I don't know where all these people are coming from. Elon says we have a population shortage? I think only the intelligent people or countries like Japan are not procreating. But that is a very small percentage of the total population.
 

titwrangler

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Ya elon gets way to much credit for things other people do but thats another issue entirely. I just got a quote today at 15k to drill a new well and that is freakin’ insane. Im out of options grasping at straws im even considering hydrofracing with dry ice. I know my wells not deep enough but i have to try something, I cannot drop that kind of cash right now. Dunno what to do really other then try the diy method and pray i dont kill myself and that it works. My well went from unlimited water to cant even flush a toilet meanwhile i find out the new house nextdoor has pump sitting at 390 ft and mines now in the air....
 

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Without an aquifer, water comes from cracks in the rock. Water flows downhill and takes the path of least resistance. If someone close drills a deeper well, all the water will drain into the deeper well. Then it becomes a matter of who can afford to drill the deepest. Sorry.
 

titwrangler

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Well thanks for the info anyways i know im screwed its just hard to accept. Ill figure out something i have surface water all around me river out back lake out front its kind of ironic my well is dry. But maybe ill stick a pipe in the river at least i could do laundry and flush toilets. Im not drinking that though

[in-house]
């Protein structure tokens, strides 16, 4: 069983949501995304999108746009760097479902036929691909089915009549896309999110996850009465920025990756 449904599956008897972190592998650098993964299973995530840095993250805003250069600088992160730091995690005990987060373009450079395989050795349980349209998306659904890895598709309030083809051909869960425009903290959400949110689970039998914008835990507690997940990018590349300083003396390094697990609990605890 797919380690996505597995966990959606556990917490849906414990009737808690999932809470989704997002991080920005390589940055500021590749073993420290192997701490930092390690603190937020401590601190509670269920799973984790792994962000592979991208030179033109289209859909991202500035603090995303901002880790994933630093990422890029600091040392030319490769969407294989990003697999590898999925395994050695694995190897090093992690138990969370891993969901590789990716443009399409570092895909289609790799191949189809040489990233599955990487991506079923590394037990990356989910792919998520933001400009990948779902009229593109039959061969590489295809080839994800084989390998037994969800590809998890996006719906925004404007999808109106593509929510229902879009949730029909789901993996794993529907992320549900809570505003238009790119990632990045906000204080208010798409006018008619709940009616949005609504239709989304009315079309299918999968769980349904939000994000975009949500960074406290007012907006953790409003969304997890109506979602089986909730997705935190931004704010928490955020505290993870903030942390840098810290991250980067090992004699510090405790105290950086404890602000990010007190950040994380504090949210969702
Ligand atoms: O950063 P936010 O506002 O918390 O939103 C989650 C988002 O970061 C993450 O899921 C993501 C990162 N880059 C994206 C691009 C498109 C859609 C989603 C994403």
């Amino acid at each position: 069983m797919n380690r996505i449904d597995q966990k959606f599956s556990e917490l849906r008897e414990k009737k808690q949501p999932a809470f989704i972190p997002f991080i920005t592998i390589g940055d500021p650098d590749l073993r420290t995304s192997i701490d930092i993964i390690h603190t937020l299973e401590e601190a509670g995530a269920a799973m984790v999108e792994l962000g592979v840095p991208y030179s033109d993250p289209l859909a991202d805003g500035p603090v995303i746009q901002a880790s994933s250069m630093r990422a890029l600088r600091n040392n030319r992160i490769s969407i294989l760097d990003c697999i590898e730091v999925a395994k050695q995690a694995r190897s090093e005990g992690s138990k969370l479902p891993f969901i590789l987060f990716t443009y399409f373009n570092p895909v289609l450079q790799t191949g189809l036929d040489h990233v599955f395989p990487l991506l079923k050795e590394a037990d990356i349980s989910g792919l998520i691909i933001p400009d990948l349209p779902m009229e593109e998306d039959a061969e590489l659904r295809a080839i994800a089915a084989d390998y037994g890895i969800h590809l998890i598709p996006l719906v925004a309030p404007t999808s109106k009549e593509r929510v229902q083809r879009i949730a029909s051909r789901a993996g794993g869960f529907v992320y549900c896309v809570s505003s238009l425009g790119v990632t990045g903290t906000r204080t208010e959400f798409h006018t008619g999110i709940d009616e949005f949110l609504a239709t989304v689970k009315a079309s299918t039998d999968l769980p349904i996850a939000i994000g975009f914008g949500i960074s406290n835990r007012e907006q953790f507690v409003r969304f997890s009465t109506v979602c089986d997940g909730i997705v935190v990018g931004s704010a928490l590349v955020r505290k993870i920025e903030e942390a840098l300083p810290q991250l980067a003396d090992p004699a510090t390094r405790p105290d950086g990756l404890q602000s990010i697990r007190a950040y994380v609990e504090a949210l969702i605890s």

titwrangler

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My neighbor recently got a new well drilled. It was $45k. $15k seems like a bargain in comparison.
My last well I had drilled was in 2008 at my first home which I built and it's the only job besides electrical I paid to have done it cost me $3,500. I know well drilling rigs are expensive but holy shit 45,000? I'd expect a hole to China for that. I live in Maine luckily water isn't scarce around here there is a pond or a lake every 50 yards and most well aren't very deep either they usually around 200 ft I hear out west you can get to some ridiculous depths before you find water guessing that's why it cost $45,000
 

Blue Oaks

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My last well I had drilled was in 2008 at my first home which I built and it's the only job besides electrical I paid to have done it cost me $3,500. I know well drilling rigs are expensive but holy shit 45,000? I'd expect a hole to China for that. I live in Maine luckily water isn't scarce around here there is a pond or a lake every 50 yards and most well aren't very deep either they usually around 200 ft I hear out west you can get to some ridiculous depths before you find water guessing that's why it cost $45,000

I think the well that was dug was about 450 feet. Heck, I paid about $4500 or so just to replace the pump/motor/piping just this year. Things are definitely more expensive out here in CA though.
 

joelcox

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I have a similar situation in my rural house. There's a well drilled in 1990, and it has never had any issues, but suddenly a few days ago, the water just disappeared. I can't figure out if I need a new well or if something is broken in mine. How can I check this?
 

titwrangler